The costs of inaction on climate change are rising. The stakes are high, including risks to financial stability. Central banks are increasingly engaging in the debate. Their mandates, interpretations, and sense of urgency vary. In this analysis, we review how far central banks have come and what to expect in the coming years. Our conclusion is that central banks both should and will step up research and regulations to combat climate change. Both action and inaction will influence financial systems significantly.
Central bank leaders and laggards
Mark Carney, the governor of the Bank of England (BoE), was the first to talk about the financial implications of climate change and the risks they bring about in his famous “tragedy of the horizon” speech (Bank of England, 2015). The BoE remains one of the most active central banks in this respect, although it has been joined by others. Last year, the ECB become more vocal on the issue and joined the Network for Greening the Financial System (NGFS), established a year earlier. The Swedish Riksbank joined in December 2018. The first progress report by NGFS members (currently 26 central banks and regulatory authorities globally) acknowledges climate-related risks as a source of financial risk and affirms that addressing these risks is within the mandates of central banks and supervisors to ensure resiliency of the financial system (NGFS, 2018).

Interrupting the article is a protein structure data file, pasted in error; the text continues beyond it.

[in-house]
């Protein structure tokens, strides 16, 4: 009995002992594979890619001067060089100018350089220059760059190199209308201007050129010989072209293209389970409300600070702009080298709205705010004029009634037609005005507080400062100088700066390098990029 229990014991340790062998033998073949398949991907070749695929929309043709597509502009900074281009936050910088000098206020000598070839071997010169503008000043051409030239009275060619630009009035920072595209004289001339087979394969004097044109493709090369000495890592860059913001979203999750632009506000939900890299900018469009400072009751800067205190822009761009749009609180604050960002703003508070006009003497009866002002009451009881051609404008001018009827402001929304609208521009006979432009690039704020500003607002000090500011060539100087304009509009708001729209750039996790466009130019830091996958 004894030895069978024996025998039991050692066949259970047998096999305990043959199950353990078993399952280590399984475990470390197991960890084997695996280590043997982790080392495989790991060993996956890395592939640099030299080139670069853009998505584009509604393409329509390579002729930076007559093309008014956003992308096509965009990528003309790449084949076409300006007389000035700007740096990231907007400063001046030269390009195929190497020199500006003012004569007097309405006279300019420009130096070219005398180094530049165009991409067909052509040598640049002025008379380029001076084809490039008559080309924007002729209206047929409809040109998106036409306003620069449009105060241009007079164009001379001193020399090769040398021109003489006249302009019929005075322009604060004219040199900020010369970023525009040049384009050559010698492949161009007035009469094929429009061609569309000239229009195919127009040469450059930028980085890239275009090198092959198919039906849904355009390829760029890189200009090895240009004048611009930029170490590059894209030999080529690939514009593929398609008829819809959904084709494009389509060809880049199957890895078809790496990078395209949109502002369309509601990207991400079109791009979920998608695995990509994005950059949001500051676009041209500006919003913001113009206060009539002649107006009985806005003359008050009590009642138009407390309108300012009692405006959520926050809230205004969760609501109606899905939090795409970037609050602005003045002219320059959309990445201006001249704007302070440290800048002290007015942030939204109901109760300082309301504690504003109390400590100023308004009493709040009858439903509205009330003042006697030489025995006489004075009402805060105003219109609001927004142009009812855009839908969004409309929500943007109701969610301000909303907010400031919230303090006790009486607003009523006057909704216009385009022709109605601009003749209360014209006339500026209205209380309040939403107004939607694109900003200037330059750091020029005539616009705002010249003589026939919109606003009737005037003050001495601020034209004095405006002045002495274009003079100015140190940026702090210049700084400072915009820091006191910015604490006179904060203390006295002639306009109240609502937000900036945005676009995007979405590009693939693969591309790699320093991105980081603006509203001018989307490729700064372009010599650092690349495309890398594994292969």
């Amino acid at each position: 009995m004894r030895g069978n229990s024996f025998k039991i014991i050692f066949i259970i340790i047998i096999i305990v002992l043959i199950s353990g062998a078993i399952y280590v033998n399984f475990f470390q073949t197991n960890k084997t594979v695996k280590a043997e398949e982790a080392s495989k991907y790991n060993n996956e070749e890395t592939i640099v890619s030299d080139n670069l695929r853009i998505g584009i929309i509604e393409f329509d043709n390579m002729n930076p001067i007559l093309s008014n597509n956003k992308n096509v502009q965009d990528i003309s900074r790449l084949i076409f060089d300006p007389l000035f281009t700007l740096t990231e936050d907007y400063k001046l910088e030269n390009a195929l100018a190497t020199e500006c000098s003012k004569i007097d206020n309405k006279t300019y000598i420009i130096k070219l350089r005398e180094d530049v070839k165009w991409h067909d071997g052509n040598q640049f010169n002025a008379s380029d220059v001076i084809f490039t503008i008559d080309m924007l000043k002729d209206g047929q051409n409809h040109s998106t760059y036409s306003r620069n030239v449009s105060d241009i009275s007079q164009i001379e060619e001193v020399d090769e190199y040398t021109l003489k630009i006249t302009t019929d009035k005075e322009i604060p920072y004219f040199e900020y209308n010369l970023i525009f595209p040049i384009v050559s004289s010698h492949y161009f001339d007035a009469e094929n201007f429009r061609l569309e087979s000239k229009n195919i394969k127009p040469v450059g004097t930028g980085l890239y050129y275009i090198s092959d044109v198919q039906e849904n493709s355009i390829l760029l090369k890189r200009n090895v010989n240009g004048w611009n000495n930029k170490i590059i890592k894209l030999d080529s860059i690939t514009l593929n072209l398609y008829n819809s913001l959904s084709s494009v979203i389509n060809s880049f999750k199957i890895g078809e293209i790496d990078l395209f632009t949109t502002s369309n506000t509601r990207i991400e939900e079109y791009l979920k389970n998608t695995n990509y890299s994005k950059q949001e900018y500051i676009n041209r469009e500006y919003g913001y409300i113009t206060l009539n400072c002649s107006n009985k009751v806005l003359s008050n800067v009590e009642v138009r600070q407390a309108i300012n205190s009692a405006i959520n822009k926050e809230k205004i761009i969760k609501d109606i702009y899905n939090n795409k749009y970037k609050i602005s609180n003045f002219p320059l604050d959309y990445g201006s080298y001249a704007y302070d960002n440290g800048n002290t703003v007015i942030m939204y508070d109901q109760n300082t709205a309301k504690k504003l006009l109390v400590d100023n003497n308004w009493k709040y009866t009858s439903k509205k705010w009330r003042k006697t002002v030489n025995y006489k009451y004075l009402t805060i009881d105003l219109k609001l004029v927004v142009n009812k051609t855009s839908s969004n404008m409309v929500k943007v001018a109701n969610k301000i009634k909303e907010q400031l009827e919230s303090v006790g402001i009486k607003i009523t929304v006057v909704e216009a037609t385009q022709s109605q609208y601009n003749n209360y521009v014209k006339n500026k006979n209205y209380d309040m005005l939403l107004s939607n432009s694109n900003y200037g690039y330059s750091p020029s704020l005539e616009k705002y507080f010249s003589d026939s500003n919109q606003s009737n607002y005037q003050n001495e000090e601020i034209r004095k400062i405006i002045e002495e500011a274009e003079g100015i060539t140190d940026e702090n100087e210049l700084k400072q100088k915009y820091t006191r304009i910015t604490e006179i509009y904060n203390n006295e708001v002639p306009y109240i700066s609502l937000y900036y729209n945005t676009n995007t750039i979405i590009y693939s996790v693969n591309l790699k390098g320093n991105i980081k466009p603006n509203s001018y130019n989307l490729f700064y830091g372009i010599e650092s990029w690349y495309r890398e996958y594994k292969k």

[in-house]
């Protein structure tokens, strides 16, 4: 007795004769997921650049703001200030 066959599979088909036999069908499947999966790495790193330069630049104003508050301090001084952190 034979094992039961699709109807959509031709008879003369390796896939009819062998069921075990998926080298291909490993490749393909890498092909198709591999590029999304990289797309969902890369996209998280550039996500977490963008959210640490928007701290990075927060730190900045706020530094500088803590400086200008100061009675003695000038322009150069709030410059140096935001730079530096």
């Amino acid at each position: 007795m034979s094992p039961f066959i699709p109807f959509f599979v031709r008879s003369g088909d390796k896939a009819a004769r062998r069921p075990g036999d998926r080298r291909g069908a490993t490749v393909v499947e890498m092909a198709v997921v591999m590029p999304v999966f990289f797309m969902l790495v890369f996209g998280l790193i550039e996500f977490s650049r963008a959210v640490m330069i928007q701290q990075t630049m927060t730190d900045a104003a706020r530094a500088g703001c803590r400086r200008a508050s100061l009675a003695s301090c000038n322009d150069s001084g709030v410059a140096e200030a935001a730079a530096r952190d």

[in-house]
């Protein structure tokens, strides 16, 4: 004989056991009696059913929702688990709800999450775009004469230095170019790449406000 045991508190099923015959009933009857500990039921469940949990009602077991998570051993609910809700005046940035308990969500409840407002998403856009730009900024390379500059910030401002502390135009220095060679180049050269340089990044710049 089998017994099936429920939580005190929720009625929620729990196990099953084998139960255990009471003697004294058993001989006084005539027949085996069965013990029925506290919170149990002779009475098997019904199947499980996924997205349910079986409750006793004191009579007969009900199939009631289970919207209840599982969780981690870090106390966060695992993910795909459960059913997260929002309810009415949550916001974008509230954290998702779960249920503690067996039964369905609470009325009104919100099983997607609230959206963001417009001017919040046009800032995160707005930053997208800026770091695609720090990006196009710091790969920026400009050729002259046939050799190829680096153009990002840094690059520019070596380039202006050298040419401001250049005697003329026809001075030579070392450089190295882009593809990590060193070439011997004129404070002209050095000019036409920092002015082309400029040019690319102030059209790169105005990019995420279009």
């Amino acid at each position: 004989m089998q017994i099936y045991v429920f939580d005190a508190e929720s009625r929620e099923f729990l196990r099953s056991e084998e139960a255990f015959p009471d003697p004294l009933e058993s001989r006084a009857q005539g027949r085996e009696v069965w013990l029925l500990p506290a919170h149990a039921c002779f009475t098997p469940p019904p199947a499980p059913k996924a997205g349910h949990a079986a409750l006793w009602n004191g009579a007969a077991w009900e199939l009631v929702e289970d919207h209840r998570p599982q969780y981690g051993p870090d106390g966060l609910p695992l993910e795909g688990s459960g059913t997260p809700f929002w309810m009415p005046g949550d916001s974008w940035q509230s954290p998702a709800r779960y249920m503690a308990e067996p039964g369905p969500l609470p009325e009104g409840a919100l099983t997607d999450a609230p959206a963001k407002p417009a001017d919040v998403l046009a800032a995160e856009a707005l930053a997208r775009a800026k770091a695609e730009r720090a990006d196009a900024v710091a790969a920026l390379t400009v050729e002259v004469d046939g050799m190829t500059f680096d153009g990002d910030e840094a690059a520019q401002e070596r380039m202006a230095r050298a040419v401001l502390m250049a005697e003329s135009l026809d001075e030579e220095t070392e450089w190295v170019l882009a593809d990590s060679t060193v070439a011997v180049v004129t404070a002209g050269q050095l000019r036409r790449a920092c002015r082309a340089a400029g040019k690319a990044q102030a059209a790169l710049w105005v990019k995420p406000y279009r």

The debate is now shifting more to what central banks and regulators should do and how much lies within their mandates. Among the major central banks, the Federal Reserve is probably the only notable exception; it has not engaged in any of these activities. Early this year, four former chairs of the Federal Reserve (Yellen, Bernanke, Greenspan, and Volcker) joined leading US economists in an unprecedented call for a carbon tax in the US, warning about the risks of climate change and urging immediate action (Climate leadership council, 2019).